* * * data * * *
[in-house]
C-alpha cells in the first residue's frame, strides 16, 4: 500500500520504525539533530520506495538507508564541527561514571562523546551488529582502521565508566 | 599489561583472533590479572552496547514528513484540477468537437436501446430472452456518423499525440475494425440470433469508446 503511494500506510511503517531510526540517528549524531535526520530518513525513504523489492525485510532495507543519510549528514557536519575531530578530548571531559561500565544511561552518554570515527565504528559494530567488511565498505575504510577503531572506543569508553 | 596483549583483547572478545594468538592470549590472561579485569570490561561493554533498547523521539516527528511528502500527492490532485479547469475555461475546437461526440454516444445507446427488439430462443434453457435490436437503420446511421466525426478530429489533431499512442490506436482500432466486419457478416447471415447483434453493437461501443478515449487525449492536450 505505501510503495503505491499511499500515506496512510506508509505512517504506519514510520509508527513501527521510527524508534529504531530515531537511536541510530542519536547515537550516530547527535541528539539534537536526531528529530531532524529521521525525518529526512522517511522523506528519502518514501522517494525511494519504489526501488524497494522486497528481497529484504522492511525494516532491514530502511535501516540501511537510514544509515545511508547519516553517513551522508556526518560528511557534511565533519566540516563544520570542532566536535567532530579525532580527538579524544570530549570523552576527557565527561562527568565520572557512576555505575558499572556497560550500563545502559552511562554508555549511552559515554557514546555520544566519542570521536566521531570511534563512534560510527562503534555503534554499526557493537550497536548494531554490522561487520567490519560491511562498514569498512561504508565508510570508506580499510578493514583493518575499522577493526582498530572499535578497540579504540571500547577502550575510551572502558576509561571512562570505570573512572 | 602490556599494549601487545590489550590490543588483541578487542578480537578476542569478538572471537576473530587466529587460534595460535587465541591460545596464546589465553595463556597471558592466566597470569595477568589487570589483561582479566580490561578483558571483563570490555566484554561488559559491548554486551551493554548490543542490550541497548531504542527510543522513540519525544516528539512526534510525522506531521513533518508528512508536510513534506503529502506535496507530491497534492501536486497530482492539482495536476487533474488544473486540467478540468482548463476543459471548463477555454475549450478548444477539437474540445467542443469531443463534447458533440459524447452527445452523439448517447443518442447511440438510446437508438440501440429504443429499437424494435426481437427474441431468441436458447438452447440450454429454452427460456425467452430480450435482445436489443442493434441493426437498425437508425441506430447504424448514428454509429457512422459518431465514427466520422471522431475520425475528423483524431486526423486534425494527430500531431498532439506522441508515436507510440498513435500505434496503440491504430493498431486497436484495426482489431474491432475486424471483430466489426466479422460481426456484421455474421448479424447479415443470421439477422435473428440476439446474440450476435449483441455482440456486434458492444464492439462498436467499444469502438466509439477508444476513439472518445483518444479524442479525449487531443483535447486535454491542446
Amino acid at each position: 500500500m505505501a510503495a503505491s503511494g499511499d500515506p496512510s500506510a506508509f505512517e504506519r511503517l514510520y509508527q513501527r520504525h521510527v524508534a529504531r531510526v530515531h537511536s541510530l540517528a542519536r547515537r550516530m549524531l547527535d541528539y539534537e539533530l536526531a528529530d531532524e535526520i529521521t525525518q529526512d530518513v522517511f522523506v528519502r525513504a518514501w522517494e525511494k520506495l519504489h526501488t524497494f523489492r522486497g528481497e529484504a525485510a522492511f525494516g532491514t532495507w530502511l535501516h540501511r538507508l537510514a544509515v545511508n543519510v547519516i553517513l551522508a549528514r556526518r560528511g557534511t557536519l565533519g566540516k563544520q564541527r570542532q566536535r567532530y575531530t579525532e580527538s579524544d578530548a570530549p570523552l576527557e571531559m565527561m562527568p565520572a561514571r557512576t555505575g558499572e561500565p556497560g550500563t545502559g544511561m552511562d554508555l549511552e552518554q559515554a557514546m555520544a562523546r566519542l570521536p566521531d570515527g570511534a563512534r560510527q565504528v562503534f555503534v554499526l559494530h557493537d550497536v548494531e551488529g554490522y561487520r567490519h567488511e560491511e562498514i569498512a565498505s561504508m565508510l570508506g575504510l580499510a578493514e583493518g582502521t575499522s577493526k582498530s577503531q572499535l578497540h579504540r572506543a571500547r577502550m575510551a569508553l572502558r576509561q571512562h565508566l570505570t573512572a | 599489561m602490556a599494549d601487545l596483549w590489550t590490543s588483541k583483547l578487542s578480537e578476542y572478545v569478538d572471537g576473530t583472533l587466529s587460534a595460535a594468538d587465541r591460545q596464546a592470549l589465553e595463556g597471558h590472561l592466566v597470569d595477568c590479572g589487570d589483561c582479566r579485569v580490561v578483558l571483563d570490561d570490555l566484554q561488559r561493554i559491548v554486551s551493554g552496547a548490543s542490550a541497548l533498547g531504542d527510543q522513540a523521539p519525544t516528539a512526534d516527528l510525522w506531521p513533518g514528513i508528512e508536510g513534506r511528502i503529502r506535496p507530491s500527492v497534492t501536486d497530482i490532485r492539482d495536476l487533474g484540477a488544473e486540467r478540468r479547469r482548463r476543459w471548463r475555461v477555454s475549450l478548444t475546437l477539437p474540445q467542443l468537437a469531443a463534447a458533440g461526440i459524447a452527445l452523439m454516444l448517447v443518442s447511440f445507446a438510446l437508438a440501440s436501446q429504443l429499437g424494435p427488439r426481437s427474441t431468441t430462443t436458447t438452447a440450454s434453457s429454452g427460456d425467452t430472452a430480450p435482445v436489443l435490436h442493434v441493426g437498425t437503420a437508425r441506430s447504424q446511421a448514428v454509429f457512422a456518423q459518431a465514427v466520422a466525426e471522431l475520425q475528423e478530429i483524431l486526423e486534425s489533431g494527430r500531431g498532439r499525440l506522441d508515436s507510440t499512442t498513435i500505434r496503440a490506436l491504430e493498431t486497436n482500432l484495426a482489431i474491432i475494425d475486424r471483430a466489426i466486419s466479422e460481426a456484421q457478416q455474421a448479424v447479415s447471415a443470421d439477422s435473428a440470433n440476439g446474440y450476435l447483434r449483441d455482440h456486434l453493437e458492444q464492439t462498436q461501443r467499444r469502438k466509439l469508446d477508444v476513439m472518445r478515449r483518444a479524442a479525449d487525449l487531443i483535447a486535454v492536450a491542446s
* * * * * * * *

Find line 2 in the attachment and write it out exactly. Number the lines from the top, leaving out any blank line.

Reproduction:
C-alpha cells in the first residue's frame, strides 16, 4: 500500500520504525539533530520506495538507508564541527561514571562523546551488529582502521565508566 | 599489561583472533590479572552496547514528513484540477468537437436501446430472452456518423499525440475494425440470433469508446 503511494500506510511503517531510526540517528549524531535526520530518513525513504523489492525485510532495507543519510549528514557536519575531530578530548571531559561500565544511561552518554570515527565504528559494530567488511565498505575504510577503531572506543569508553 | 596483549583483547572478545594468538592470549590472561579485569570490561561493554533498547523521539516527528511528502500527492490532485479547469475555461475546437461526440454516444445507446427488439430462443434453457435490436437503420446511421466525426478530429489533431499512442490506436482500432466486419457478416447471415447483434453493437461501443478515449487525449492536450 505505501510503495503505491499511499500515506496512510506508509505512517504506519514510520509508527513501527521510527524508534529504531530515531537511536541510530542519536547515537550516530547527535541528539539534537536526531528529530531532524529521521525525518529526512522517511522523506528519502518514501522517494525511494519504489526501488524497494522486497528481497529484504522492511525494516532491514530502511535501516540501511537510514544509515545511508547519516553517513551522508556526518560528511557534511565533519566540516563544520570542532566536535567532530579525532580527538579524544570530549570523552576527557565527561562527568565520572557512576555505575558499572556497560550500563545502559552511562554508555549511552559515554557514546555520544566519542570521536566521531570511534563512534560510527562503534555503534554499526557493537550497536548494531554490522561487520567490519560491511562498514569498512561504508565508510570508506580499510578493514583493518575499522577493526582498530572499535578497540579504540571500547577502550575510551572502558576509561571512562570505570573512572 | 602490556599494549601487545590489550590490543588483541578487542578480537578476542569478538572471537576473530587466529587460534595460535587465541591460545596464546589465553595463556597471558592466566597470569595477568589487570589483561582479566580490561578483558571483563570490555566484554561488559559491548554486551551493554548490543542490550541497548531504542527510543522513540519525544516528539512526534510525522506531521513533518508528512508536510513534506503529502506535496507530491497534492501536486497530482492539482495536476487533474488544473486540467478540468482548463476543459471548463477555454475549450478548444477539437474540445467542443469531443463534447458533440459524447452527445452523439448517447443518442447511440438510446437508438440501440429504443429499437424494435426481437427474441431468441436458447438452447440450454429454452427460456425467452430480450435482445436489443442493434441493426437498425437508425441506430447504424448514428454509429457512422459518431465514427466520422471522431475520425475528423483524431486526423486534425494527430500531431498532439506522441508515436507510440498513435500505434496503440491504430493498431486497436484495426482489431474491432475486424471483430466489426466479422460481426456484421455474421448479424447479415443470421439477422435473428440476439446474440450476435449483441455482440456486434458492444464492439462498436467499444469502438466509439477508444476513439472518445483518444479524442479525449487531443483535447486535454491542446